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South Africa Honors World Autism Day with Health Initiatives

World Autism Awareness Day – 02 April

The Department of Health is calling on families and communities to show support for individuals with autism spectrum disorder (ASD), also known as autism, in order to help them thrive and reach their full potential without facing discrimination.

Autistic individuals, as well as their parents and caregivers, often encounter various challenges. However, these challenges should not define them, as they have the same health needs and rights as the general population. They may also have specific health-care needs related to autism or other co-occurring conditions that require attention, support, and care.

All people, including those with autism, have the right to enjoy the highest possible standard of physical and mental health. Unfortunately, individuals with autism are often subjected to stigma and discrimination, which can lead to the denial of care, education, and opportunities to engage in communities.

They have unique physical, social, mental health care, and educational needs due to their conditions. This calls for strong collaborative efforts with other government departments, such as Basic Education and Social Development, to provide comprehensive services for early detection and intervention of ASD to improve overall health outcomes and reduce the long-term burden and costs of care.

South Africa will be joining the global community on Tuesday, 2 April to raise awareness about autism and how we can better support individuals with autism in society.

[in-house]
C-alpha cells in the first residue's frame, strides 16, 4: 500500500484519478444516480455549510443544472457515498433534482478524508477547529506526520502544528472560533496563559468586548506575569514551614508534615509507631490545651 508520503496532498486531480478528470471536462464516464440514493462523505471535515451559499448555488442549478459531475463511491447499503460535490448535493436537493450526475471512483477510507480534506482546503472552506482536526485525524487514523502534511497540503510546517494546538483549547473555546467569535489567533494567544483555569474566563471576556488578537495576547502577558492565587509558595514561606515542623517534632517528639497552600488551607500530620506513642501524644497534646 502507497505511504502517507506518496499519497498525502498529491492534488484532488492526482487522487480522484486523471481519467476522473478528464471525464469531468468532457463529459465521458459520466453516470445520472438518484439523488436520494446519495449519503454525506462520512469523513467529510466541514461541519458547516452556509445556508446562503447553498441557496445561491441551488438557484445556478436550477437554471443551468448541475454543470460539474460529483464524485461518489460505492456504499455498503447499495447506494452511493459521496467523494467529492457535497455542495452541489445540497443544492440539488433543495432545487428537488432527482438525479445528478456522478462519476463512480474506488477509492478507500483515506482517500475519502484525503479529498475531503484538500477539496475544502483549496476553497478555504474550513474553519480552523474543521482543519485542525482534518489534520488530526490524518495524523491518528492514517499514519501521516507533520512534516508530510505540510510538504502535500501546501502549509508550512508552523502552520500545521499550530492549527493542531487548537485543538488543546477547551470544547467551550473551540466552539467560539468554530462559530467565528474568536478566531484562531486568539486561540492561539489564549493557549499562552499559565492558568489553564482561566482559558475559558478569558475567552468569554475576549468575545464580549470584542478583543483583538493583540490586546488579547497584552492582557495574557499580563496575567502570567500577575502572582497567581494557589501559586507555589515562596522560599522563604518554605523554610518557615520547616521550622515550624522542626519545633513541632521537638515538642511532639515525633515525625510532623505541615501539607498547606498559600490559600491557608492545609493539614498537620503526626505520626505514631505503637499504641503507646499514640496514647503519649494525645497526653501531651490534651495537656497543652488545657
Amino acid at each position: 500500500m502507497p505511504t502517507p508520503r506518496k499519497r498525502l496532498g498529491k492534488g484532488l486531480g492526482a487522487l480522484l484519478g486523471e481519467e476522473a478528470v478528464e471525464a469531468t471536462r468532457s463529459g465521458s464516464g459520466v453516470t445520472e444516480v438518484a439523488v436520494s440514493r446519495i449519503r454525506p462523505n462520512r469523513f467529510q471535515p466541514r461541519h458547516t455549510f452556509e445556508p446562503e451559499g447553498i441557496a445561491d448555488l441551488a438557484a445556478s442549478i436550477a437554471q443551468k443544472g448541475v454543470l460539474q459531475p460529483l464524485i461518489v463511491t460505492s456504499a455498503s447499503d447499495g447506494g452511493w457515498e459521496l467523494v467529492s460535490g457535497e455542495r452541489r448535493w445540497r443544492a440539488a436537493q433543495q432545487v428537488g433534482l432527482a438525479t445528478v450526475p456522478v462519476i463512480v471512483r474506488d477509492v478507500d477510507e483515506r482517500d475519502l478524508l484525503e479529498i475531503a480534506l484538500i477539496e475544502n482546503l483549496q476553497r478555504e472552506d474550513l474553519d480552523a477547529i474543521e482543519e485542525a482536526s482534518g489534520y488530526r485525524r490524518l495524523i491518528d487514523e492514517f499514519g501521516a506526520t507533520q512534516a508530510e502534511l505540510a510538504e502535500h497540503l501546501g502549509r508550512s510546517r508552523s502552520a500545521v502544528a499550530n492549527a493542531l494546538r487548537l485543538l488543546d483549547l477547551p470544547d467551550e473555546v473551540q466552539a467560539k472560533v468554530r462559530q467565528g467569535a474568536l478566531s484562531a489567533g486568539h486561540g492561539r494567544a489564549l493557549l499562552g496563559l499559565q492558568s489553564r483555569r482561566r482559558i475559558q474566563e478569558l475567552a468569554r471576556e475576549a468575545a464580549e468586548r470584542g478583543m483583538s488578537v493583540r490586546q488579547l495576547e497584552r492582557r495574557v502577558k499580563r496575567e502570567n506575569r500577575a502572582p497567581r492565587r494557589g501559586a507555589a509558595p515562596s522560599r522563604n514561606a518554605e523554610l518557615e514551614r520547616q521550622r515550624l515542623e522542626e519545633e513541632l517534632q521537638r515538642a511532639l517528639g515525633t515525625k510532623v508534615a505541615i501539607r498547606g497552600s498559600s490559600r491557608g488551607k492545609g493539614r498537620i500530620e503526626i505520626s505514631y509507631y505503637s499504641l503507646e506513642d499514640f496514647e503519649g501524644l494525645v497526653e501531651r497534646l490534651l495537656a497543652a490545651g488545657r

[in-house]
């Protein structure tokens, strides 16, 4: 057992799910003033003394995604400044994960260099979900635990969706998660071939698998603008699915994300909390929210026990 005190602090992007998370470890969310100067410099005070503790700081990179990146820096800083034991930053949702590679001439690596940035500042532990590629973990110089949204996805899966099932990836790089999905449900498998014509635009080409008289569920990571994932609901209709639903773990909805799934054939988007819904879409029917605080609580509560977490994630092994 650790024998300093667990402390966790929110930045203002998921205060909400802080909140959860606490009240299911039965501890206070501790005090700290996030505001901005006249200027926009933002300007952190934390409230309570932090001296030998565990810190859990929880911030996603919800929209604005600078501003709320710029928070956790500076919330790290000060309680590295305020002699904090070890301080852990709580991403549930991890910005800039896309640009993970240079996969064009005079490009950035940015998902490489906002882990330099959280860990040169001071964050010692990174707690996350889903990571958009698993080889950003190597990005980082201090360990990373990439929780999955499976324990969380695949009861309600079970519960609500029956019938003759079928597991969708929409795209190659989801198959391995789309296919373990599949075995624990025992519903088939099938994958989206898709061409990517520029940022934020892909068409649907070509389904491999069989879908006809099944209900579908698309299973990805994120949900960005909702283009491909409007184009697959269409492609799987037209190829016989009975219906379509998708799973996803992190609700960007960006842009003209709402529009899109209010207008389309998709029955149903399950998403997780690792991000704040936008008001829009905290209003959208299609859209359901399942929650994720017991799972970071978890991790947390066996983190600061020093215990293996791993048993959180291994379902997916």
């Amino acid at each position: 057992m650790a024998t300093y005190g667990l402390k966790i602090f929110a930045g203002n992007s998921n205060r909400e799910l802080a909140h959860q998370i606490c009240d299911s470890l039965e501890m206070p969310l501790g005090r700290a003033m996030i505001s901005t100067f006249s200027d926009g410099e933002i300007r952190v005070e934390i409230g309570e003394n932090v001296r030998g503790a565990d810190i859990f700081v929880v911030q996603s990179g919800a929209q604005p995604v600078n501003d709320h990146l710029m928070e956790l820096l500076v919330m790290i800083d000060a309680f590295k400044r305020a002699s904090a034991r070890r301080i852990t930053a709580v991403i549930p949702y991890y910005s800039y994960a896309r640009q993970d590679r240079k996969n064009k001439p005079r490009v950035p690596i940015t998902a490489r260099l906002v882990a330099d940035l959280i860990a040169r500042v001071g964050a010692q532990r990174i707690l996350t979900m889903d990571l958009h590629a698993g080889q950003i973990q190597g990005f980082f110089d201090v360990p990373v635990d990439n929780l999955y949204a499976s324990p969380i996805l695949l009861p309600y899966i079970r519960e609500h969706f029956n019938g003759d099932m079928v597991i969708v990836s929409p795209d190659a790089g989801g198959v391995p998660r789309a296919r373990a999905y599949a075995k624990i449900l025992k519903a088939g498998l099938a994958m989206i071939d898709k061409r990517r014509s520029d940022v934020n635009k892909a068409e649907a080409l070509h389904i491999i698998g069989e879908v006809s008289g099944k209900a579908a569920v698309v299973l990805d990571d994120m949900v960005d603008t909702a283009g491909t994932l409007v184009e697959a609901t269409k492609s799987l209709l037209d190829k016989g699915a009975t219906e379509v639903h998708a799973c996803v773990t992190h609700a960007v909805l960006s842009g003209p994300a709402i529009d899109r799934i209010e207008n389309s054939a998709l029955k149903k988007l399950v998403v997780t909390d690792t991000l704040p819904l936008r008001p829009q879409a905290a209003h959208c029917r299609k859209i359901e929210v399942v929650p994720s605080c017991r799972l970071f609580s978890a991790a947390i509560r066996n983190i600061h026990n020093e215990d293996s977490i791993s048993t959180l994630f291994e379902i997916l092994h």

This awareness day aims to empower the public, health and welfare service providers with information, dispel misconceptions, and promote a deeper understanding of autism to reduce stigma and discrimination, creating a more inclusive environment for individuals with autism and their families.

According to the World Health Organization, approximately 1 in every 100 children worldwide has autism. In South Africa, local studies have found the prevalence of autism to be between 0.08% to 2%, with males being more affected than females.

Autism may be a lifelong condition, but with appropriate and tailored support, children and adults with autism can make significant progress and lead fulfilling lives.

While the use of standardized ASD screening and diagnostic tools is well-established in high-income countries, early diagnosis and intervention are crucial. Parents are encouraged to monitor their child’s health and development using tools such as the Road to Health Booklet or Clinic Card issued at birth.

Early diagnosis and intervention can have a significant impact on a child’s development, helping families understand their child’s strengths and challenges to create a personalized treatment and support plan. Although there is no cure for autism spectrum disorders, medications can help manage symptoms and co-occurring conditions.

If you suspect that you or a family member may have autism spectrum disorder, seek screening and assessment at your nearest health care facility. Symptoms and causes of autism may vary, but early intervention and support at family, community, and societal levels are essential for a more inclusive and supportive environment for individuals with autism.

This content is distributed by APO Group on behalf of the Republic of South Africa: Department of Health.


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